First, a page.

Lawmakers seek ‘blue-ribbon commission’ to study impacts of AI tools

The wheels of government have finally begun to turn on the issue of generative AI regulation. US Representatives Ted Lieu (D-CA) and Ken Buck (R-CO) introduced legislation on Monday that would establish a 20-person commission to study ways to “mitigate the risks and possible harms” of AI while “protecting” America’s position as a global technology power. 

The bill would require the Executive branch to appoint experts from throughout government, academia and industry to conduct the study over the course of two years, producing three reports during that period. The president would appoint eight members of the committee, while Congress, in an effort “to ensure bipartisanship,” would split the remaining 12 positions evenly between the two parties (thereby ensuring the entire process devolves into a partisan circus).

“[Generative AI] can be disruptive to society, from the arts to medicine to architecture to so many different fields, and it could also potentially harm us and that’s why I think we need to take a somewhat different approach,” Lieu told the Washington Post. He views the commission as a way to give lawmakers — the same folks routinely befuddled by TikTok — a bit of “breathing room” in understanding how the cutting-edge technology functions.

Senator Brian Schatz (D-HI) plans to introduce the bill’s upper house counterpart, Lieu’s team told WaPo, though no timeline for that happening was provided. Lieu also noted that Congress as a whole would do well to avoid trying to pass major legislation on the subject until the commission has had its time. “I just think we need some experts to inform us and just have a little bit of time pass before we put something massive into law,” Lieu said.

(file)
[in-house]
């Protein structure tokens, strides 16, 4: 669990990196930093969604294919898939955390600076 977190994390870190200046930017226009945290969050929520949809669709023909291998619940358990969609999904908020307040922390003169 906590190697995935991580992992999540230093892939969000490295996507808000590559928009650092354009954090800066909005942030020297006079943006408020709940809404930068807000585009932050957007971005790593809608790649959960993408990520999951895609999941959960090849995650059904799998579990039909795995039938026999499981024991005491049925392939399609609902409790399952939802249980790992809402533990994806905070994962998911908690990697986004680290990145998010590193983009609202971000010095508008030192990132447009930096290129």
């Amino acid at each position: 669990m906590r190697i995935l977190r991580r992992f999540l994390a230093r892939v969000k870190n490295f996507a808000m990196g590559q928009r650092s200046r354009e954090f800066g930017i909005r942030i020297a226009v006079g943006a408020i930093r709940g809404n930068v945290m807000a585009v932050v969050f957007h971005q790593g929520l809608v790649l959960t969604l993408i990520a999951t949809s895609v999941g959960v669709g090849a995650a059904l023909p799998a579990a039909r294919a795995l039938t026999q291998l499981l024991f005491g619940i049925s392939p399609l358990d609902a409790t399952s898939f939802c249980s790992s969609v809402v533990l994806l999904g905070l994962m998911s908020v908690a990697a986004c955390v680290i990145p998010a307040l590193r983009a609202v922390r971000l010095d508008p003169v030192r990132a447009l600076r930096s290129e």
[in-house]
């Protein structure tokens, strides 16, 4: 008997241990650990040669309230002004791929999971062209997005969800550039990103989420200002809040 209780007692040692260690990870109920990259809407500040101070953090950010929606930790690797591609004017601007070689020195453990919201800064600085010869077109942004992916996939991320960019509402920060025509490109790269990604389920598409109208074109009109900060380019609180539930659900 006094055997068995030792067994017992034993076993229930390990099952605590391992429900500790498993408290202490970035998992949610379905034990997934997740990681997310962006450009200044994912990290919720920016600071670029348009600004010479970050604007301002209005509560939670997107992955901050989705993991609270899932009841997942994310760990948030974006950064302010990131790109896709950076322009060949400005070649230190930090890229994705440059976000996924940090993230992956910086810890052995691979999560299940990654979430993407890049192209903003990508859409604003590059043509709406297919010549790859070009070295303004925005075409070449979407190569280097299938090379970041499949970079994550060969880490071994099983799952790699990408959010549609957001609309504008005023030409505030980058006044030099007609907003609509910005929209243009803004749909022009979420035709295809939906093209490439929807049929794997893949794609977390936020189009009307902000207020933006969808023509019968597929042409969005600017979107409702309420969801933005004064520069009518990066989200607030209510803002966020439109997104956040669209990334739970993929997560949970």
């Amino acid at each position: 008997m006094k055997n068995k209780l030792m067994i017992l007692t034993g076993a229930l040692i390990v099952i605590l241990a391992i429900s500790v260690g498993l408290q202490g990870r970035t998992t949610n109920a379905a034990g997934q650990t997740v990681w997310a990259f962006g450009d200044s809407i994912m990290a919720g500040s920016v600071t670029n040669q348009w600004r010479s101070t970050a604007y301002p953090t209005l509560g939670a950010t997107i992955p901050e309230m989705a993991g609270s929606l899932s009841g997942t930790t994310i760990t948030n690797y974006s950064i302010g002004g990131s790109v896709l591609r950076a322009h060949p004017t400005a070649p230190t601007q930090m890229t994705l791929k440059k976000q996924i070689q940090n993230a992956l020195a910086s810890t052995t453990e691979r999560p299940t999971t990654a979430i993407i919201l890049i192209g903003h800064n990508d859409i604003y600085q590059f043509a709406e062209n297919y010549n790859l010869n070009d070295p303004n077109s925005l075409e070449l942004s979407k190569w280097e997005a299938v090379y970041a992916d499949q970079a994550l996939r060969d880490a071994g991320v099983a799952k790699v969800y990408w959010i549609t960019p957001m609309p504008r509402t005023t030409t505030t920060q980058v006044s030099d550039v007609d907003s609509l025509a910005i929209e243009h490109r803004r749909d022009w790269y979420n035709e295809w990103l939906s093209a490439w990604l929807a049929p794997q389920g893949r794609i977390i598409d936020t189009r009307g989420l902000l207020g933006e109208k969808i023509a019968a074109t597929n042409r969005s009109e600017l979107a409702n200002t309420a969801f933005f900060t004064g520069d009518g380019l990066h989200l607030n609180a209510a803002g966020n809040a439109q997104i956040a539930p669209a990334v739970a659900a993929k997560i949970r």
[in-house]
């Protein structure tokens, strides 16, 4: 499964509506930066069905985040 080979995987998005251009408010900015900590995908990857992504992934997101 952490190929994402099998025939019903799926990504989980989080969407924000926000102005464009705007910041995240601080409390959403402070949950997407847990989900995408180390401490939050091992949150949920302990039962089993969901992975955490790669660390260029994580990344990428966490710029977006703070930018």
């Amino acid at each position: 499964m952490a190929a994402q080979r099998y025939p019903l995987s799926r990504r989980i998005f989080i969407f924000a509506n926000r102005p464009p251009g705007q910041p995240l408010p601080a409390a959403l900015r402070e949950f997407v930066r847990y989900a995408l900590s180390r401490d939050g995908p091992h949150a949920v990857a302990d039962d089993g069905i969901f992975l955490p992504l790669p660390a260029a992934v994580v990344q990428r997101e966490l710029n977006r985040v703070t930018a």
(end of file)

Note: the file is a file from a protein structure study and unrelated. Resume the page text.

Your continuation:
Of course, that would then push the passage any sort of meaningful Congressional regulation on generative AI out to 2027, at the very earliest, rather than right now, when we actually need it. Given how rapidly both the technology and the use cases for it have evolved in just the last six months, this study will have its work cut out just keeping pace with the changes, much less convincing the octogenarians running our nation of the potential dangers AI poses to our democracy.

This article originally appeared on Engadget at https://www.engadget.com/lawmakers-seek-blue-ribbon-commission-to-study-impacts-of-ai-tools-152550502.html?src=rss


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